French law requires that Danone consult its Works Council before signing the agreement, but both companies expect to close the deal by the end of 2007.
ï¿½This proposed acquisition makes great sense for Kraft,ï¿½ said Irene Rosenfeld, Kraft chairman and chief executive officer. ï¿½It will increase our presence in snacksï¿½our fastest growing global segmentï¿½and transform our international business. This growing, high-margin business will give Kraft another cornerstone for faster growth in emerging markets, and the best portfolio of iconic biscuit brands in the world.ï¿½
Experts predict the acquisition will raise Kraftâ€™s status in the snack market, as well as increase its market presence abroad. The acquisition is said to be a strategic move for Kraft because Danoneâ€™s business carries a 27 percent exposure compared with Kraftâ€™s 13 percent exposure. The Danone market is growing at an average of 4.2 percent per year with 36 plants in 20 countries. Last year, Danoneâ€™s biscuit business reportedly earned $2.7 billion in revenue and $525 million in earnings before interest, taxes, depreciation and amortization. Kraft shares dipped by 2.5 percent on July 3, possibly because of the premium Kraft will pay for the business and investors considering the execution risk of the deal, experts said. Experts report Kraft will most likely save 7 percent of Danoneâ€™s annual $200 million in sales over the next couple years, which would equal 8 cents per share in earnings.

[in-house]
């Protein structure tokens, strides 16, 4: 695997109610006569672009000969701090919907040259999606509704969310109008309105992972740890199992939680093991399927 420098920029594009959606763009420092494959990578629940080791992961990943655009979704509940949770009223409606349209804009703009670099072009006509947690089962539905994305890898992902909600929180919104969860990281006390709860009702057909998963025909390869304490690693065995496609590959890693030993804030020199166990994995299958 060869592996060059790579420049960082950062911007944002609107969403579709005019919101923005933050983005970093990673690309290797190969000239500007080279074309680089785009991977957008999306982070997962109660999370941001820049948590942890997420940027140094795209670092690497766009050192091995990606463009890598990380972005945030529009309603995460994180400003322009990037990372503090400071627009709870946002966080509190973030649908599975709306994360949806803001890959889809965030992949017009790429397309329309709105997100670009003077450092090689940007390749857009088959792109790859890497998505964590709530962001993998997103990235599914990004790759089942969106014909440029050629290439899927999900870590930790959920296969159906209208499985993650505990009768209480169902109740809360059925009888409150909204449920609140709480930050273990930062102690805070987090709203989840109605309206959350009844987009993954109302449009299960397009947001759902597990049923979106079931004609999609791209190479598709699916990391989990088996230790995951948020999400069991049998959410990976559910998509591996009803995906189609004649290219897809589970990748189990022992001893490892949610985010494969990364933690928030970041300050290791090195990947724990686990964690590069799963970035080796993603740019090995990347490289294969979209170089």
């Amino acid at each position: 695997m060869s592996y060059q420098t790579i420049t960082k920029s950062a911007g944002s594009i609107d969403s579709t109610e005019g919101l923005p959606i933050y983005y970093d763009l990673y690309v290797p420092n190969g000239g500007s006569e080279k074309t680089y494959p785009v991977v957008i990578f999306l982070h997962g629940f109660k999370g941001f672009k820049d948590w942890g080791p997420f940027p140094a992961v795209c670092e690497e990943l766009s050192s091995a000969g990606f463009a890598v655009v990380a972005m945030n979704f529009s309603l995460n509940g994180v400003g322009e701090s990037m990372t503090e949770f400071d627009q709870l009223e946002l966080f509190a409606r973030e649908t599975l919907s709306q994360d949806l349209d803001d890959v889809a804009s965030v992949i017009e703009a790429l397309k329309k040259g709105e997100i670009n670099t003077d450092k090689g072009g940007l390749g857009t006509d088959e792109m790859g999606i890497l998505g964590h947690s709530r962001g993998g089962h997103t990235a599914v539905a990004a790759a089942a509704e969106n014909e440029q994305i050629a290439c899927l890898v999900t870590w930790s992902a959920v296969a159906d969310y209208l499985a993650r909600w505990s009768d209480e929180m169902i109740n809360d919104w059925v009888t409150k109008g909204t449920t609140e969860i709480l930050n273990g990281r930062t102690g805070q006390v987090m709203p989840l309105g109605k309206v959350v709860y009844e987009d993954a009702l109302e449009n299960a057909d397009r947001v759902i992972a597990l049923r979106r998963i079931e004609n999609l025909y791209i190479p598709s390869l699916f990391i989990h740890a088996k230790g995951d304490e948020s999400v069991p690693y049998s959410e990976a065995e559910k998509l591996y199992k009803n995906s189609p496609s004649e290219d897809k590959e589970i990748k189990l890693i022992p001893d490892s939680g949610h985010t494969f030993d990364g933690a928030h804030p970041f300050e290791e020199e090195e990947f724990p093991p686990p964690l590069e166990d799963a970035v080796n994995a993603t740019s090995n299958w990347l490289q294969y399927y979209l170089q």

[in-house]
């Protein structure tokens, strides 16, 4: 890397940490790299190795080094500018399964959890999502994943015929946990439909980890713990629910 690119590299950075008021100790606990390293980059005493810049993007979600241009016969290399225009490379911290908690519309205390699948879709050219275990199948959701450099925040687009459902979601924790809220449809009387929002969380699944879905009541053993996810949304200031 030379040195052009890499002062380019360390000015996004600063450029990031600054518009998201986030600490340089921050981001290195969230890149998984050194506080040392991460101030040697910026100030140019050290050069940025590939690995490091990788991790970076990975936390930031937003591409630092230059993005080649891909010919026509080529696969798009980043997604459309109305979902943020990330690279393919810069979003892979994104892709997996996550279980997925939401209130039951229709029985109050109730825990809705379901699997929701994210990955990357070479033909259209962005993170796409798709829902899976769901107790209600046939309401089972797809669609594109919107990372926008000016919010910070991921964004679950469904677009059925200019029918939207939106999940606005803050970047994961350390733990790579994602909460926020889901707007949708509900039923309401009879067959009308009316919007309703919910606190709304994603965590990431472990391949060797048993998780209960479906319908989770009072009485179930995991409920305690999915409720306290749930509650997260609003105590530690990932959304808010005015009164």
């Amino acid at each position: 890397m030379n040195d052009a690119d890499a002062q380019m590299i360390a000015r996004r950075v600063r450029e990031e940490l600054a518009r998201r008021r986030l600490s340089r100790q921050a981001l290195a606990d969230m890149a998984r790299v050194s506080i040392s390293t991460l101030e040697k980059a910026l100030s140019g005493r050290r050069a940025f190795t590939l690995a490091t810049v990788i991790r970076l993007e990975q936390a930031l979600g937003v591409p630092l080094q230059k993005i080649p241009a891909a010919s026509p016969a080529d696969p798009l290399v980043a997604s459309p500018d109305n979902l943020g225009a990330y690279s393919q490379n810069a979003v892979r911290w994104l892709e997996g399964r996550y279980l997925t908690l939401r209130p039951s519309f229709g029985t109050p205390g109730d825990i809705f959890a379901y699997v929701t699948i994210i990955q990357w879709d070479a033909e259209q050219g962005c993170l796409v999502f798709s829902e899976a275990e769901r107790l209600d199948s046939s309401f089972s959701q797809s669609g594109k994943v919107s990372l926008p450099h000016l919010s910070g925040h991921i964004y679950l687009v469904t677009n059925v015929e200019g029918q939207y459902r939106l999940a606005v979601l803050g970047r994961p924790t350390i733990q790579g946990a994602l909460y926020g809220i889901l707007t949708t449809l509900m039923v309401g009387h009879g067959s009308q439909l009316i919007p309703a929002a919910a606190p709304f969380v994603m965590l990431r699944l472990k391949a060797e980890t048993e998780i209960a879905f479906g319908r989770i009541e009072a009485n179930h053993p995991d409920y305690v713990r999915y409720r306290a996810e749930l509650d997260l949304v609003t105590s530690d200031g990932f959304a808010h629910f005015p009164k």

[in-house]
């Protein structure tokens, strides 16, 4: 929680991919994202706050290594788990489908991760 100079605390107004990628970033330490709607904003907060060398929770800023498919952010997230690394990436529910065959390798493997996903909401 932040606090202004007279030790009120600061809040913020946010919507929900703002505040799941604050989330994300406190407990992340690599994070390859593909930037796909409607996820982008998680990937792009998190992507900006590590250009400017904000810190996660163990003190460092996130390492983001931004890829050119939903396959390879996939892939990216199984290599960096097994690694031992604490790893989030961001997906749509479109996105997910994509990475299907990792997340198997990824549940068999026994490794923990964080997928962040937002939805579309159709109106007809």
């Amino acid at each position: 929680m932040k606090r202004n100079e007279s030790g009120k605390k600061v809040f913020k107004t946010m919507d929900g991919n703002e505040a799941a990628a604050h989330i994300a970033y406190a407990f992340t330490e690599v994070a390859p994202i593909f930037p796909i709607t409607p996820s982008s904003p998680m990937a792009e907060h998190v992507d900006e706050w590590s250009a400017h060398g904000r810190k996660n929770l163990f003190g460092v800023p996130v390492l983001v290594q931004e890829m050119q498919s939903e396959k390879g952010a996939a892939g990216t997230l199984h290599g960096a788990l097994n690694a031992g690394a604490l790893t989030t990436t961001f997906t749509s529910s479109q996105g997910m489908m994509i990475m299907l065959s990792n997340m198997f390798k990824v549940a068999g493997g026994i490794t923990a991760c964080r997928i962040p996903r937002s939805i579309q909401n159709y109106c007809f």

ï¿½This transaction will create long-term value for our shareholders, and we expect it to be accretive to earnings per share in the first year,ï¿½ Rosenfeld said. ï¿½Our strong balance sheet enables us to finance this acquisition with debt, while preserving our ability to execute our long-term growth plan, including our previously announced share repurchase program.ï¿½